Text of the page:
Anomaly detection in performance regression testing by transaction profile estimation

Shadi Ghaith, Miao Wang, Philip Perry, Zhen Ming Jiang, Pat O'Sullivan, John Murphy

Research output: Contribution to journalArticlepeer-review

6 Citations (Scopus)


As part of the process to test a new release of an application, the performance testing team need to confirm that the existing functionalities do not perform worse than those in the previous release, a problem known as performance regression anomaly. Most existing approaches to analyse performance regression testing data vary according to the applied workload, which usually leads to the need for an extra performance testing run. To ease such lengthy tasks, we propose a new workload-independent, automated technique to detect anomalies in performance regression testing data using the concept known as transaction profile (TP). The TP is inferred from the performance regression testing data along with the queueing network model of the testing system. Based on a case study conducted against two web applications, one open source and one industrial, we have been able to automatically generate the 'TP run report' and verify that it can be used to uncover performance regression anomalies caused by software updates. In particular, the report helped us to isolate the real anomaly issues from those caused by workload changes with an average F1 measure of 85% for the open source application and 90% for the industrial application. Such results support our proposal to use the TP as a more efficient technique in identifying performance regression anomalies than the state of the art industry and research techniques.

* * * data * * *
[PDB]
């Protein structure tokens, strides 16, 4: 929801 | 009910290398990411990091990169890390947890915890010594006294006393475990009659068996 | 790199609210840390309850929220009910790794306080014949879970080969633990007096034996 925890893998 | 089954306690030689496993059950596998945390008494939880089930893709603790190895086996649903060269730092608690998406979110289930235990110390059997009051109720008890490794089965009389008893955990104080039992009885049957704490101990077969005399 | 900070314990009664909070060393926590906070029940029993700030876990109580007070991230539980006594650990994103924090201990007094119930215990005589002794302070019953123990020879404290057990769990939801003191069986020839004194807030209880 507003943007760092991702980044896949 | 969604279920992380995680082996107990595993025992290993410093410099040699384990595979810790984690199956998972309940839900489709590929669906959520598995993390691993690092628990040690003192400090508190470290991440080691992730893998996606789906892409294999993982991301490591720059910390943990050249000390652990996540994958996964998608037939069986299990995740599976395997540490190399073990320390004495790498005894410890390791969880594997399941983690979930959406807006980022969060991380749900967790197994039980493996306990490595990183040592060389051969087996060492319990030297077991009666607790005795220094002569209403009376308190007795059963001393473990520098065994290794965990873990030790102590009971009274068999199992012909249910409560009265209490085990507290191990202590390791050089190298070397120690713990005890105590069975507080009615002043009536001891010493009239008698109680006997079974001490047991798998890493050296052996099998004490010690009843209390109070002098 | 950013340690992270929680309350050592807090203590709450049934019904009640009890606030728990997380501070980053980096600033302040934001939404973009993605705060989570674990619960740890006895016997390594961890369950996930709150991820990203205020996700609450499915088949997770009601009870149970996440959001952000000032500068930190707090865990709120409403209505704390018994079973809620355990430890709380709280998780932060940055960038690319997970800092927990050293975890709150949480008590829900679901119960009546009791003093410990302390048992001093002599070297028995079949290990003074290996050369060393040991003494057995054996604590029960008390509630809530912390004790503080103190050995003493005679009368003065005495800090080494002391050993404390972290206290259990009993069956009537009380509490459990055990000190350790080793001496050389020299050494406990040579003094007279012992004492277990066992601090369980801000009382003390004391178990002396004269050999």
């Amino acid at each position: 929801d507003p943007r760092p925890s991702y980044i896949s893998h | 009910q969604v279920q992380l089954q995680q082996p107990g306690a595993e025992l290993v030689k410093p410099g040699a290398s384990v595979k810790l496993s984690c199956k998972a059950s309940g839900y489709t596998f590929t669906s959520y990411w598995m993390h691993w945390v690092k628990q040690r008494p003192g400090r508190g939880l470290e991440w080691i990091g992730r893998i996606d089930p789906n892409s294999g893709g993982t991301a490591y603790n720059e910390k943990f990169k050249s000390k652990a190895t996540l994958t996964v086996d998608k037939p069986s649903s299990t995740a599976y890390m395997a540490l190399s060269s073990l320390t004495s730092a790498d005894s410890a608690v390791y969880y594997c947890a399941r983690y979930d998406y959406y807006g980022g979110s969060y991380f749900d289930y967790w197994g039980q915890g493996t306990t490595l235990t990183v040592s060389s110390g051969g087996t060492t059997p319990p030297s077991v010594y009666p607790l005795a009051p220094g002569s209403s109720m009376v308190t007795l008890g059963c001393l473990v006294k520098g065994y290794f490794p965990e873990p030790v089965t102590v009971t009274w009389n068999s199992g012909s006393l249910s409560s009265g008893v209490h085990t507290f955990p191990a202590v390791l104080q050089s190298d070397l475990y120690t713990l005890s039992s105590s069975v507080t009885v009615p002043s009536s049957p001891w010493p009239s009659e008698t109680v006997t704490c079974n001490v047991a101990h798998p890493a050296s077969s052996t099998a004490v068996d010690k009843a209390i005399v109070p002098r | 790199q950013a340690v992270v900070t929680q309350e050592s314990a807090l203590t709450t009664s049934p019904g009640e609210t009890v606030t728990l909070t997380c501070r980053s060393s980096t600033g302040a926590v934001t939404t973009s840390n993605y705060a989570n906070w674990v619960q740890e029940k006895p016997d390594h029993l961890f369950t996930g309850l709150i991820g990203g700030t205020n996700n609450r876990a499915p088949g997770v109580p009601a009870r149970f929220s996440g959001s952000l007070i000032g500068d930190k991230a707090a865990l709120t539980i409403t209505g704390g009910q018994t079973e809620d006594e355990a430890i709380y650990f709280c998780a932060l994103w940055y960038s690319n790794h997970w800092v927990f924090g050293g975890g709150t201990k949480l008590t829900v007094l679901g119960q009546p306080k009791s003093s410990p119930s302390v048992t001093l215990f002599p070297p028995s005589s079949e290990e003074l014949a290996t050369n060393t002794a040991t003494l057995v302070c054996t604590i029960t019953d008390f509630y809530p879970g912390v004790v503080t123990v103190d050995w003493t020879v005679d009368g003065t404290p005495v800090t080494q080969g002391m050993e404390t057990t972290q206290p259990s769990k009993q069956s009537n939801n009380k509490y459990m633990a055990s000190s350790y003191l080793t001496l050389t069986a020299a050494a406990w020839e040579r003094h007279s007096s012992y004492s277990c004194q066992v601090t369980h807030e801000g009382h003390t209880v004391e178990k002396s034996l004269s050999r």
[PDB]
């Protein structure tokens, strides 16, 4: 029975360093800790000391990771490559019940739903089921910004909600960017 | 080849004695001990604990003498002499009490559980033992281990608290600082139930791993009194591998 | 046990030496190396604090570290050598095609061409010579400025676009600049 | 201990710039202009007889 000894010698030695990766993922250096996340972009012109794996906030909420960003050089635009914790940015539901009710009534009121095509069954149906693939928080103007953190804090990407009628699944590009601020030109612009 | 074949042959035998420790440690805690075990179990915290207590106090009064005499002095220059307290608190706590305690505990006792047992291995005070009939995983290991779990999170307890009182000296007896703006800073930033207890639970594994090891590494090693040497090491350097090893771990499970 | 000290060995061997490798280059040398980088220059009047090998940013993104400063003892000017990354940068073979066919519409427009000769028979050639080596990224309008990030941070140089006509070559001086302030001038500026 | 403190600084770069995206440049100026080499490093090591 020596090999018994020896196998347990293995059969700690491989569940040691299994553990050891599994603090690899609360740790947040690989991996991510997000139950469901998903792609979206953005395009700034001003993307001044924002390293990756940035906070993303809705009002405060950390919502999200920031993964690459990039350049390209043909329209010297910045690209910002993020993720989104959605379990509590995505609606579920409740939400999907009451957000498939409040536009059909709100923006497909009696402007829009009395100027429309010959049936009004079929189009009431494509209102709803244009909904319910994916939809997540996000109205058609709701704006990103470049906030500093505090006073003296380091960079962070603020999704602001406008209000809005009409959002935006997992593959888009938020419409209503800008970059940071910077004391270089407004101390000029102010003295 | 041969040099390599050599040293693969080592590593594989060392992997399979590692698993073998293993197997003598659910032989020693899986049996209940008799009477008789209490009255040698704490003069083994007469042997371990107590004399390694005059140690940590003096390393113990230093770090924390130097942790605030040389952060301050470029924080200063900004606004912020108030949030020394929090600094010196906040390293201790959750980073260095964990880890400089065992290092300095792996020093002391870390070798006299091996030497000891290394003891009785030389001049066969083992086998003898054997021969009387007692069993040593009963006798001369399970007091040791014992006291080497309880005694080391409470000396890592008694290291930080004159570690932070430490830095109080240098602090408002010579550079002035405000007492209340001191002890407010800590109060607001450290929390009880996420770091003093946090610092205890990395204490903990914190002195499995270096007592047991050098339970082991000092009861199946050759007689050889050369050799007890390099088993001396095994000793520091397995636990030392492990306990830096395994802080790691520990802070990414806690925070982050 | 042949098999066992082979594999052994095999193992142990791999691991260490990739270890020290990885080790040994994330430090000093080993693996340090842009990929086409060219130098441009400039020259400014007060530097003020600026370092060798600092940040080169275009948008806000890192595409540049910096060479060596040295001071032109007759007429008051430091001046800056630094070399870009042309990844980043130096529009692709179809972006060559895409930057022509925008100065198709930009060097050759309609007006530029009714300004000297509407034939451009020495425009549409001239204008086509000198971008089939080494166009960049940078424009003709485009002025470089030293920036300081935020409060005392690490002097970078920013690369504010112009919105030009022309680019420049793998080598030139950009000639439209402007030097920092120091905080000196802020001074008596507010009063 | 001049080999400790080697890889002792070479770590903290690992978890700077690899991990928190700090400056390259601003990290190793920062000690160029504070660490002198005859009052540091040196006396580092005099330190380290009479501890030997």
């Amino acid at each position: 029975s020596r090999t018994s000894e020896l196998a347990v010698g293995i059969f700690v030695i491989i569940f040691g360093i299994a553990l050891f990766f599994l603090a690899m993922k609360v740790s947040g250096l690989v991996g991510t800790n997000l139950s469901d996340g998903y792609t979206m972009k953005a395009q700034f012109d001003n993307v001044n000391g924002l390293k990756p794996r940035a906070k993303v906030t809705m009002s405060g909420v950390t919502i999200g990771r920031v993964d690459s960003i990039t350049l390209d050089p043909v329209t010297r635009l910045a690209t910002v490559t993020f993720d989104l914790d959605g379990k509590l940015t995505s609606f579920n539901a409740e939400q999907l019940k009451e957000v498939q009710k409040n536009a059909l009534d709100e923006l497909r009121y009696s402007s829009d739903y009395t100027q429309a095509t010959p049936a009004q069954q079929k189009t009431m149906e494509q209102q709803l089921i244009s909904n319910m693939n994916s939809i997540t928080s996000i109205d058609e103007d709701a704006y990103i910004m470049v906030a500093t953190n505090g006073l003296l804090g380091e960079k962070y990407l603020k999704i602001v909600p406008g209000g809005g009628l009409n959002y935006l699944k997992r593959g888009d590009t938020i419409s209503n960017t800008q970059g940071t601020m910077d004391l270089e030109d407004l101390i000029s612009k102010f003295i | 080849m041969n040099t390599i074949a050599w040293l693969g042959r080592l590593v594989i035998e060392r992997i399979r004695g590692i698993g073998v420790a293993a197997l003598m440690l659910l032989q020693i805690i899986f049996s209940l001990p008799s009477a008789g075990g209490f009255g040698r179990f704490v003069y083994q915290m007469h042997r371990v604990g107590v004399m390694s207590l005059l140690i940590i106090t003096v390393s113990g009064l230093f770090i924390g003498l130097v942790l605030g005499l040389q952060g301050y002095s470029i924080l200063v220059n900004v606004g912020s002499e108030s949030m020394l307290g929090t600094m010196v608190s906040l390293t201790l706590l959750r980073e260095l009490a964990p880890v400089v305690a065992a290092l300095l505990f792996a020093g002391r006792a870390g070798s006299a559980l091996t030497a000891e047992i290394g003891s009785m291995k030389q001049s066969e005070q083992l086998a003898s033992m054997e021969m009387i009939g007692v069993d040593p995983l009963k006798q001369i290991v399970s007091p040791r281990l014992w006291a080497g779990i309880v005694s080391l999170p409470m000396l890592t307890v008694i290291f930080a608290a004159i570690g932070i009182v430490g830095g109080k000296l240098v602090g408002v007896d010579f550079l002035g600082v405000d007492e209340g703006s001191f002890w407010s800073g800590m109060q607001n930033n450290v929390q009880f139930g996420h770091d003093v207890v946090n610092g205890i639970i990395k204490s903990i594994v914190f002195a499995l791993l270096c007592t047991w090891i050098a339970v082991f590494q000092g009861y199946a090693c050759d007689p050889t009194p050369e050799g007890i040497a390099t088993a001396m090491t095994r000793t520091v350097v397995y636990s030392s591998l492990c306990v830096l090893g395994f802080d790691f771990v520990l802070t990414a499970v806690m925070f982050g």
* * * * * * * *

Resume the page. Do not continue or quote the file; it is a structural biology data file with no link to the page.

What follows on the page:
Original languageEnglish
Pages (from-to)4-39
Number of pages36
JournalSoftware Testing Verification and Reliability
Issue number1
Early online date9 Mar 2015
Publication statusPublished (in print/issue) - 1 Jan 2016


  • performance models
  • performance regression testing
  • software update


Dive into the research topics of 'Anomaly detection in performance regression testing by transaction profile estimation'. Together they form a unique fingerprint.

Cite this